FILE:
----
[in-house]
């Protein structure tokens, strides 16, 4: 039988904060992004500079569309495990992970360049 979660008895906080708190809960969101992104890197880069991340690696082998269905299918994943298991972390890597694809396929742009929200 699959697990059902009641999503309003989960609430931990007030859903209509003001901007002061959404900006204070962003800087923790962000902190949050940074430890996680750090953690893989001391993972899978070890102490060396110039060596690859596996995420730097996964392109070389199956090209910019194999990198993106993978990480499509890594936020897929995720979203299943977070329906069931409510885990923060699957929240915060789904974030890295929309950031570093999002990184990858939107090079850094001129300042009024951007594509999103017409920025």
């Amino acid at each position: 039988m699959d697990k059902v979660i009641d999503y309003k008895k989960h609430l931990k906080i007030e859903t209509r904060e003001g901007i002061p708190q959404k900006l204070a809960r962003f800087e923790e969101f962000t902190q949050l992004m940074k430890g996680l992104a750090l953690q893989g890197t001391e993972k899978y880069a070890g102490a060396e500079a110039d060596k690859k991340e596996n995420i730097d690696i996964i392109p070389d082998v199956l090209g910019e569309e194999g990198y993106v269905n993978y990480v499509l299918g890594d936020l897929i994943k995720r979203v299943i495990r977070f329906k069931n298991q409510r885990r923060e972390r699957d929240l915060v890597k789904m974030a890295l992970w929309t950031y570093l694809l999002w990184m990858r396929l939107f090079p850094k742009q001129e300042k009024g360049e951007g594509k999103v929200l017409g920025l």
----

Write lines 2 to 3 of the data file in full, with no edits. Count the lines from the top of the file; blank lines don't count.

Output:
């Protein structure tokens, strides 16, 4: 039988904060992004500079569309495990992970360049 979660008895906080708190809960969101992104890197880069991340690696082998269905299918994943298991972390890597694809396929742009929200 699959697990059902009641999503309003989960609430931990007030859903209509003001901007002061959404900006204070962003800087923790962000902190949050940074430890996680750090953690893989001391993972899978070890102490060396110039060596690859596996995420730097996964392109070389199956090209910019194999990198993106993978990480499509890594936020897929995720979203299943977070329906069931409510885990923060699957929240915060789904974030890295929309950031570093999002990184990858939107090079850094001129300042009024951007594509999103017409920025």
């Amino acid at each position: 039988m699959d697990k059902v979660i009641d999503y309003k008895k989960h609430l931990k906080i007030e859903t209509r904060e003001g901007i002061p708190q959404k900006l204070a809960r962003f800087e923790e969101f962000t902190q949050l992004m940074k430890g996680l992104a750090l953690q893989g890197t001391e993972k899978y880069a070890g102490a060396e500079a110039d060596k690859k991340e596996n995420i730097d690696i996964i392109p070389d082998v199956l090209g910019e569309e194999g990198y993106v269905n993978y990480v499509l299918g890594d936020l897929i994943k995720r979203v299943i495990r977070f329906k069931n298991q409510r885990r923060e972390r699957d929240l915060v890597k789904m974030a890295l992970w929309t950031y570093l694809l999002w990184m990858r396929l939107f090079p850094k742009q001129e300042k009024g360049e951007g594509k999103v929200l017409g920025l």